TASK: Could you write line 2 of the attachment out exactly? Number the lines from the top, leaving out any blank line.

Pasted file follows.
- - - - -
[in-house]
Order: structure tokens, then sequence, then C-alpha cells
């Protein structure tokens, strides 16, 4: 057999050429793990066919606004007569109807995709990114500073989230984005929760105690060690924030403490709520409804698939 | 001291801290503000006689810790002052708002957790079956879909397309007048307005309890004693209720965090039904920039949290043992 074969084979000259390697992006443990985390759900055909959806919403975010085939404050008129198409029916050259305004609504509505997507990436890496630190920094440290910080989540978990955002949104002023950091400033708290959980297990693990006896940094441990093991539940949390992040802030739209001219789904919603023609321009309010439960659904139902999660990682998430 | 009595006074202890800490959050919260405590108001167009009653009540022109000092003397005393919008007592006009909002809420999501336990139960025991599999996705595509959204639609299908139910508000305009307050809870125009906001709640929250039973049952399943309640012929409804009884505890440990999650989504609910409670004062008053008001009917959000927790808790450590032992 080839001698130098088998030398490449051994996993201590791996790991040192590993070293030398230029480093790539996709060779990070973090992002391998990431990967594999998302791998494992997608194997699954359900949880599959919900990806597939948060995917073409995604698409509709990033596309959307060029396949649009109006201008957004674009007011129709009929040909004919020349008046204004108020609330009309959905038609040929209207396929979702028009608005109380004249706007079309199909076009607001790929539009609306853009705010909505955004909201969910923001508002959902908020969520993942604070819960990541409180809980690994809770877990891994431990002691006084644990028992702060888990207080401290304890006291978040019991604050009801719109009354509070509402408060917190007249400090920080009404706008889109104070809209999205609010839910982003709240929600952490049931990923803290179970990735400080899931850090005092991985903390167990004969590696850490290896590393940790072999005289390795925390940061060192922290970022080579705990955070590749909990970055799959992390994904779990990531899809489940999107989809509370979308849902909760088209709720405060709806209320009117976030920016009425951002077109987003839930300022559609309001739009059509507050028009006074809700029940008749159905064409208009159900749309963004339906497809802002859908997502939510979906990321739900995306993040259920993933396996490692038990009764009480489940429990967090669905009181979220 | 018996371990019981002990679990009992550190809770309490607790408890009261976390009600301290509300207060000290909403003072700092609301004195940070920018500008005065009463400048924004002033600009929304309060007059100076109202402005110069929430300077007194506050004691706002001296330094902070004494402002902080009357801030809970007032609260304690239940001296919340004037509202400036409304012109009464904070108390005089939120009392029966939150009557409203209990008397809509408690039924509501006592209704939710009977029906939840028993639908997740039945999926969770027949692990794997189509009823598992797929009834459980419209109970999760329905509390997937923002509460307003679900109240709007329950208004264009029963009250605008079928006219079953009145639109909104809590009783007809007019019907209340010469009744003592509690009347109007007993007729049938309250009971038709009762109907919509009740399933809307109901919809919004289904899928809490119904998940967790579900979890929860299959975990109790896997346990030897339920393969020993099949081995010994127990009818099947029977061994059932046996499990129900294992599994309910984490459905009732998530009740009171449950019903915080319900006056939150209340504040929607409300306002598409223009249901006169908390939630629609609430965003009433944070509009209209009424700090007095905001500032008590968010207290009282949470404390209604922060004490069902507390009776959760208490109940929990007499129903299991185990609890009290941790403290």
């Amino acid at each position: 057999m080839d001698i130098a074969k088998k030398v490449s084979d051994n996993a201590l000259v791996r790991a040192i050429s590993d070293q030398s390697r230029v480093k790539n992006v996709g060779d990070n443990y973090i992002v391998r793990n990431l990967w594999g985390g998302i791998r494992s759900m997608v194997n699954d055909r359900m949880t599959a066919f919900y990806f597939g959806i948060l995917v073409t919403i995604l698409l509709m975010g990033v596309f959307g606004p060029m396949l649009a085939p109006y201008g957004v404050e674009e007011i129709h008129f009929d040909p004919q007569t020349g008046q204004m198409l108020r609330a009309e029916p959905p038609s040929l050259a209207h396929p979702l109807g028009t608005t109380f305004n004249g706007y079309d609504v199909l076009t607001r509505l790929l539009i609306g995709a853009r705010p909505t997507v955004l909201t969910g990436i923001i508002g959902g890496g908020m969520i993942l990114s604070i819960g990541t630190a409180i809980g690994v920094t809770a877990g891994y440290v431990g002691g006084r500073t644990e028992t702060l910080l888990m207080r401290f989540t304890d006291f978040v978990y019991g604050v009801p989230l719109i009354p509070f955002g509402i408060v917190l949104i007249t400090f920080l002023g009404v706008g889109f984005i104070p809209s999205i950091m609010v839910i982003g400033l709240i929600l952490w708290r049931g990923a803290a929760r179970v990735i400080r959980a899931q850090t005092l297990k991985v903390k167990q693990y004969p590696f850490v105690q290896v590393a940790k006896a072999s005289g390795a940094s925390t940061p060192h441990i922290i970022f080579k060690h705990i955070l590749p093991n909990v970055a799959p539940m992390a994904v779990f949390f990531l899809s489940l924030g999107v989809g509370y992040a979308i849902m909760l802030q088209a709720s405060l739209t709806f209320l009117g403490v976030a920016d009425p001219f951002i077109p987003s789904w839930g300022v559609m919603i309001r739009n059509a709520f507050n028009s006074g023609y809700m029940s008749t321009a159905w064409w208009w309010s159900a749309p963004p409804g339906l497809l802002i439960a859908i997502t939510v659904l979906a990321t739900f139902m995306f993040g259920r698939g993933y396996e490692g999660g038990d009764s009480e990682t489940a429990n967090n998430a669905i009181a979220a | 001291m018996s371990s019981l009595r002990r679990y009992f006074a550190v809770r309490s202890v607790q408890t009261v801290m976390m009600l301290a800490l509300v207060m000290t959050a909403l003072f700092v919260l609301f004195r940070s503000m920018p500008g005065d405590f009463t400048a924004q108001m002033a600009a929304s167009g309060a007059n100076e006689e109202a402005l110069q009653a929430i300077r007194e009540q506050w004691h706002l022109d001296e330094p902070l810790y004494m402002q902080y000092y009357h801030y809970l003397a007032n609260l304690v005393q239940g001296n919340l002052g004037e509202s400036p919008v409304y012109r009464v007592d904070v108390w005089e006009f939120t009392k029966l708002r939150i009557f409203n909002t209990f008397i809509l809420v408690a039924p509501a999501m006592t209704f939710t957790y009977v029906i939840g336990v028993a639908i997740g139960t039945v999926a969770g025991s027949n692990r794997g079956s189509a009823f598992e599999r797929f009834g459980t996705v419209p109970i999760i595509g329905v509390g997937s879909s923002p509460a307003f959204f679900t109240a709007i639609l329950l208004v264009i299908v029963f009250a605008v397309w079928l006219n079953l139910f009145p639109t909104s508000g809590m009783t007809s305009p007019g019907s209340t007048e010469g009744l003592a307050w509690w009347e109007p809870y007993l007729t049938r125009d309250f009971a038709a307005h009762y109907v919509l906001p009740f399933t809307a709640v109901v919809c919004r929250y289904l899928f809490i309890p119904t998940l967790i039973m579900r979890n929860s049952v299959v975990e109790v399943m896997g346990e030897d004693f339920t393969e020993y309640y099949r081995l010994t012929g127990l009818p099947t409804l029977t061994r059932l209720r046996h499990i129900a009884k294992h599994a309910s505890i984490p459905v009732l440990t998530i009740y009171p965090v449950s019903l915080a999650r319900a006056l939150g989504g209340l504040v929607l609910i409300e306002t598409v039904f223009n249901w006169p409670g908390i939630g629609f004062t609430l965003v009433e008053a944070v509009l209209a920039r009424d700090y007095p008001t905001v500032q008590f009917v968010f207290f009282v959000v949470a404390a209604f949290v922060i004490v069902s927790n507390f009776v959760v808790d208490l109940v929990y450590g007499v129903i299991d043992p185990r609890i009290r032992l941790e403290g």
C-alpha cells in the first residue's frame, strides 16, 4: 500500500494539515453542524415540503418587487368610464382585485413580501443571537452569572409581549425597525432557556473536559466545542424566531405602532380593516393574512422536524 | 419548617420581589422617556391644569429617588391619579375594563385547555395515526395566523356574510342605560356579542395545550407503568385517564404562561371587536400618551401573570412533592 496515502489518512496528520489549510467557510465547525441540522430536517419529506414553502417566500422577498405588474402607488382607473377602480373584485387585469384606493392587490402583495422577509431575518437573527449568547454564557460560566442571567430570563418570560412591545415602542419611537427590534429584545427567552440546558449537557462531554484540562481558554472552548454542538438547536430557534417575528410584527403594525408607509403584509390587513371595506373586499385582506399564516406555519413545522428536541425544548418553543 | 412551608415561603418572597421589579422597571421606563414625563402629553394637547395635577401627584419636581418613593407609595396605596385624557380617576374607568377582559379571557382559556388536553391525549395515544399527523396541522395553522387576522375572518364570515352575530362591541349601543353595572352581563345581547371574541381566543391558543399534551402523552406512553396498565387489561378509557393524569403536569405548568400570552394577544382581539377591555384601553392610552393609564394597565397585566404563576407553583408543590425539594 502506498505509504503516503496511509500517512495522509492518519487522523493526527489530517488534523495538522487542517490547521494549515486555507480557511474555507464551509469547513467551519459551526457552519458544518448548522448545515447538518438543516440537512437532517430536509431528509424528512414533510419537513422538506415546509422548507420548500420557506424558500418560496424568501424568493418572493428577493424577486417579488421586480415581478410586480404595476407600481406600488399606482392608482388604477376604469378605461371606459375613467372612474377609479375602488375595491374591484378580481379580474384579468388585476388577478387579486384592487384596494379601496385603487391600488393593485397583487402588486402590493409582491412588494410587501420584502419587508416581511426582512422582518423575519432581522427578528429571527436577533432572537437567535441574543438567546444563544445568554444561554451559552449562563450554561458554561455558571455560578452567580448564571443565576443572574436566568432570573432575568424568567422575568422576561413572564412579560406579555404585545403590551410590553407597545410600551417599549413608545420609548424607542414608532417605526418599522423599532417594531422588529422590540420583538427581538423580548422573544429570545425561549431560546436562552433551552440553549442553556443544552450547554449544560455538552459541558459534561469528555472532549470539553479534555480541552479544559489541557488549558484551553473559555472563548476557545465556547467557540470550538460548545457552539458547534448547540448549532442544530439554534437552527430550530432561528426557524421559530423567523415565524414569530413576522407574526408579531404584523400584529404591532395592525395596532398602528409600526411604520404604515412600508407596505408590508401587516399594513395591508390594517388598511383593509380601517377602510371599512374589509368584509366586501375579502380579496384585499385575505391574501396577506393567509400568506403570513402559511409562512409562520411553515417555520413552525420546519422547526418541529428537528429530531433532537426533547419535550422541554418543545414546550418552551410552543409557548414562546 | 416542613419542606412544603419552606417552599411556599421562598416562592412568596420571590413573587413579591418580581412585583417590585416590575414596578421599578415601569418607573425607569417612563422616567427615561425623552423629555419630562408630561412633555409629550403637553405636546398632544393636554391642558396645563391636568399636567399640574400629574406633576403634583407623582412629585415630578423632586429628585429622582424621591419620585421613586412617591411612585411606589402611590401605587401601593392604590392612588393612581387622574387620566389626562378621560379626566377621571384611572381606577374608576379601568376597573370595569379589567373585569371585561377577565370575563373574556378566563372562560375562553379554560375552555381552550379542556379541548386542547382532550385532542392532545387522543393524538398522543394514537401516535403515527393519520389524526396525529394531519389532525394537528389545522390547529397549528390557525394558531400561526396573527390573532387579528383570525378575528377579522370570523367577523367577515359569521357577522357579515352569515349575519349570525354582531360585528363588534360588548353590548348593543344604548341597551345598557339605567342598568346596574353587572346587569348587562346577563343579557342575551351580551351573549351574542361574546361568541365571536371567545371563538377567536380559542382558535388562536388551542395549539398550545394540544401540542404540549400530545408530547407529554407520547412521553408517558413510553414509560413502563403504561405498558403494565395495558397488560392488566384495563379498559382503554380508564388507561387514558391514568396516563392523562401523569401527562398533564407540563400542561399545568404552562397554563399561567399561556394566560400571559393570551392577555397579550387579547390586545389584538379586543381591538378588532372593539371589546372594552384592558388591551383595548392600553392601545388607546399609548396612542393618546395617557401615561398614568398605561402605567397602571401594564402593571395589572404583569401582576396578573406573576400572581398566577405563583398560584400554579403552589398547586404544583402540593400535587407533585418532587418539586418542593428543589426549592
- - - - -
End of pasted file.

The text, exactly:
Order: structure tokens, then sequence, then C-alpha cells